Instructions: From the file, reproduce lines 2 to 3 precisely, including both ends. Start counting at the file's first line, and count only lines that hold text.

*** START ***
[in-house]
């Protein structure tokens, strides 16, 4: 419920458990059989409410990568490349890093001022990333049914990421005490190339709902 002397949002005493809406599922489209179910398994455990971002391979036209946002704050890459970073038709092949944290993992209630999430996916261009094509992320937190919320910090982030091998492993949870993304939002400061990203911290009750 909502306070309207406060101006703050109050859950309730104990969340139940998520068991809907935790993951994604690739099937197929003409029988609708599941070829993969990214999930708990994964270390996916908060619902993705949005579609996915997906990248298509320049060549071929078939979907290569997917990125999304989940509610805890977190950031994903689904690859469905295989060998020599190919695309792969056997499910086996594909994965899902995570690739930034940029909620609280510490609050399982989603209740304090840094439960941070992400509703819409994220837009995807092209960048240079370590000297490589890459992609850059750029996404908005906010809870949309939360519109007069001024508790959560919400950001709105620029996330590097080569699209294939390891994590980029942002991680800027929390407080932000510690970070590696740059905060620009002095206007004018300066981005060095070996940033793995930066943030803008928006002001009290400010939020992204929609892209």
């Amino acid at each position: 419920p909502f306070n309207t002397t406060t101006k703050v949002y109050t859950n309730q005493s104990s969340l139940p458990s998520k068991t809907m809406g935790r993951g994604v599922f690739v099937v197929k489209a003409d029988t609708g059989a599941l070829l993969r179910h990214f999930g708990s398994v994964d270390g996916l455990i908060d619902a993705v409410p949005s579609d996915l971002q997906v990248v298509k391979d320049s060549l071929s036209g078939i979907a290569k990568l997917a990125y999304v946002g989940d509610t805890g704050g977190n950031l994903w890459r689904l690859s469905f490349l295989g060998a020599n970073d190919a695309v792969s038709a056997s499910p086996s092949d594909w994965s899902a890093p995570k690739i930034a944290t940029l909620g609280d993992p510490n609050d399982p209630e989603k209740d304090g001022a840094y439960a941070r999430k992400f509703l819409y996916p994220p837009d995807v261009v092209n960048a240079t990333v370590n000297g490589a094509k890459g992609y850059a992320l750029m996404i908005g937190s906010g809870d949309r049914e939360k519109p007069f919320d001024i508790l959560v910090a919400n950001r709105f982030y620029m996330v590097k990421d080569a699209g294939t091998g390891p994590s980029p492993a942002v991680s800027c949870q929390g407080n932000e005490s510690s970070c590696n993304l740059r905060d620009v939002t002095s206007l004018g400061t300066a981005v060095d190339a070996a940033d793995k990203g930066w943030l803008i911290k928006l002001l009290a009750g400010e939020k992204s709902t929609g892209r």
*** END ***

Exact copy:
């Protein structure tokens, strides 16, 4: 419920458990059989409410990568490349890093001022990333049914990421005490190339709902 002397949002005493809406599922489209179910398994455990971002391979036209946002704050890459970073038709092949944290993992209630999430996916261009094509992320937190919320910090982030091998492993949870993304939002400061990203911290009750 909502306070309207406060101006703050109050859950309730104990969340139940998520068991809907935790993951994604690739099937197929003409029988609708599941070829993969990214999930708990994964270390996916908060619902993705949005579609996915997906990248298509320049060549071929078939979907290569997917990125999304989940509610805890977190950031994903689904690859469905295989060998020599190919695309792969056997499910086996594909994965899902995570690739930034940029909620609280510490609050399982989603209740304090840094439960941070992400509703819409994220837009995807092209960048240079370590000297490589890459992609850059750029996404908005906010809870949309939360519109007069001024508790959560919400950001709105620029996330590097080569699209294939390891994590980029942002991680800027929390407080932000510690970070590696740059905060620009002095206007004018300066981005060095070996940033793995930066943030803008928006002001009290400010939020992204929609892209």
């Amino acid at each position: 419920p909502f306070n309207t002397t406060t101006k703050v949002y109050t859950n309730q005493s104990s969340l139940p458990s998520k068991t809907m809406g935790r993951g994604v599922f690739v099937v197929k489209a003409d029988t609708g059989a599941l070829l993969r179910h990214f999930g708990s398994v994964d270390g996916l455990i908060d619902a993705v409410p949005s579609d996915l971002q997906v990248v298509k391979d320049s060549l071929s036209g078939i979907a290569k990568l997917a990125y999304v946002g989940d509610t805890g704050g977190n950031l994903w890459r689904l690859s469905f490349l295989g060998a020599n970073d190919a695309v792969s038709a056997s499910p086996s092949d594909w994965s899902a890093p995570k690739i930034a944290t940029l909620g609280d993992p510490n609050d399982p209630e989603k209740d304090g001022a840094y439960a941070r999430k992400f509703l819409y996916p994220p837009d995807v261009v092209n960048a240079t990333v370590n000297g490589a094509k890459g992609y850059a992320l750029m996404i908005g937190s906010g809870d949309r049914e939360k519109p007069f919320d001024i508790l959560v910090a919400n950001r709105f982030y620029m996330v590097k990421d080569a699209g294939t091998g390891p994590s980029p492993a942002v991680s800027c949870q929390g407080n932000e005490s510690s970070c590696n993304l740059r905060d620009v939002t002095s206007l004018g400061t300066a981005v060095d190339a070996a940033d793995k990203g930066w943030l803008i911290k928006l002001l009290a009750g400010e939020k992204s709902t929609g892209r």